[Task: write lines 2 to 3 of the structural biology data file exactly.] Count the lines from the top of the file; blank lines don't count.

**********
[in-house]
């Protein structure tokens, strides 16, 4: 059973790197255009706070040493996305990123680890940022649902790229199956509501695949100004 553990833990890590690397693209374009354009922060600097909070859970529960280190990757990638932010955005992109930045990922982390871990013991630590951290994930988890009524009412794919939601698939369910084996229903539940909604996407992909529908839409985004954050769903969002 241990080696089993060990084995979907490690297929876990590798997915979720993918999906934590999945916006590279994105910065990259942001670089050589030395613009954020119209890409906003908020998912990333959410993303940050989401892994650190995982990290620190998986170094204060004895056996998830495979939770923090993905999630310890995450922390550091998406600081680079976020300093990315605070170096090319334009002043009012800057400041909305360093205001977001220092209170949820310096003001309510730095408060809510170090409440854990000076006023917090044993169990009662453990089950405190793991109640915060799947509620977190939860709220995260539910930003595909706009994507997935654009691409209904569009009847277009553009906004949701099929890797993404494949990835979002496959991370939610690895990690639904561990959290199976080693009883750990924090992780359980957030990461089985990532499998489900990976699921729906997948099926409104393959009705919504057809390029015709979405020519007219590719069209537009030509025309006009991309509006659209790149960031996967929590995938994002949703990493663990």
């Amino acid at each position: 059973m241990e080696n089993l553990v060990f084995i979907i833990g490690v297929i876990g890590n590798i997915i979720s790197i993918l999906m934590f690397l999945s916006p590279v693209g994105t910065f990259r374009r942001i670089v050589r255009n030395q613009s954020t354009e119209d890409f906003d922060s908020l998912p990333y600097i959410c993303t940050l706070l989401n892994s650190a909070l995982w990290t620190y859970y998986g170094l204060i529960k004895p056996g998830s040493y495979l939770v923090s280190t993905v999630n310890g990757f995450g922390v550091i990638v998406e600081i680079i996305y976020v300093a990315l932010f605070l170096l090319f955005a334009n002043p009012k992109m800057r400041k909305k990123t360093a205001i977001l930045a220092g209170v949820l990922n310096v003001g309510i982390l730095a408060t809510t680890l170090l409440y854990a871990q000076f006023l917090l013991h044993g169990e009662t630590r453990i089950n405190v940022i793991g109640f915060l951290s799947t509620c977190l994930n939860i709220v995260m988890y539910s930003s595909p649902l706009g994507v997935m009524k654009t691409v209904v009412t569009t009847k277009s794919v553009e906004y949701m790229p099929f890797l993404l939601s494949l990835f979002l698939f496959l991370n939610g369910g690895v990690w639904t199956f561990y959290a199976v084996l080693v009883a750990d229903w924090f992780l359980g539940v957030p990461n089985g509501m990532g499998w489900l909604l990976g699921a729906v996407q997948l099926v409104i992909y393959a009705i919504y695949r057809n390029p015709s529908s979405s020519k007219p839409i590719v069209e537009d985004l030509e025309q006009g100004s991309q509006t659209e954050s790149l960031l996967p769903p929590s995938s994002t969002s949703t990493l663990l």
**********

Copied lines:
């Protein structure tokens, strides 16, 4: 059973790197255009706070040493996305990123680890940022649902790229199956509501695949100004 553990833990890590690397693209374009354009922060600097909070859970529960280190990757990638932010955005992109930045990922982390871990013991630590951290994930988890009524009412794919939601698939369910084996229903539940909604996407992909529908839409985004954050769903969002 241990080696089993060990084995979907490690297929876990590798997915979720993918999906934590999945916006590279994105910065990259942001670089050589030395613009954020119209890409906003908020998912990333959410993303940050989401892994650190995982990290620190998986170094204060004895056996998830495979939770923090993905999630310890995450922390550091998406600081680079976020300093990315605070170096090319334009002043009012800057400041909305360093205001977001220092209170949820310096003001309510730095408060809510170090409440854990000076006023917090044993169990009662453990089950405190793991109640915060799947509620977190939860709220995260539910930003595909706009994507997935654009691409209904569009009847277009553009906004949701099929890797993404494949990835979002496959991370939610690895990690639904561990959290199976080693009883750990924090992780359980957030990461089985990532499998489900990976699921729906997948099926409104393959009705919504057809390029015709979405020519007219590719069209537009030509025309006009991309509006659209790149960031996967929590995938994002949703990493663990």
């Amino acid at each position: 059973m241990e080696n089993l553990v060990f084995i979907i833990g490690v297929i876990g890590n590798i997915i979720s790197i993918l999906m934590f690397l999945s916006p590279v693209g994105t910065f990259r374009r942001i670089v050589r255009n030395q613009s954020t354009e119209d890409f906003d922060s908020l998912p990333y600097i959410c993303t940050l706070l989401n892994s650190a909070l995982w990290t620190y859970y998986g170094l204060i529960k004895p056996g998830s040493y495979l939770v923090s280190t993905v999630n310890g990757f995450g922390v550091i990638v998406e600081i680079i996305y976020v300093a990315l932010f605070l170096l090319f955005a334009n002043p009012k992109m800057r400041k909305k990123t360093a205001i977001l930045a220092g209170v949820l990922n310096v003001g309510i982390l730095a408060t809510t680890l170090l409440y854990a871990q000076f006023l917090l013991h044993g169990e009662t630590r453990i089950n405190v940022i793991g109640f915060l951290s799947t509620c977190l994930n939860i709220v995260m988890y539910s930003s595909p649902l706009g994507v997935m009524k654009t691409v209904v009412t569009t009847k277009s794919v553009e906004y949701m790229p099929f890797l993404l939601s494949l990835f979002l698939f496959l991370n939610g369910g690895v990690w639904t199956f561990y959290a199976v084996l080693v009883a750990d229903w924090f992780l359980g539940v957030p990461n089985g509501m990532g499998w489900l909604l990976g699921a729906v996407q997948l099926v409104i992909y393959a009705i919504y695949r057809n390029p015709s529908s979405s020519k007219p839409i590719v069209e537009d985004l030509e025309q006009g100004s991309q509006t659209e954050s790149l960031l996967p769903p929590s995938s994002t969002s949703t990493l663990l």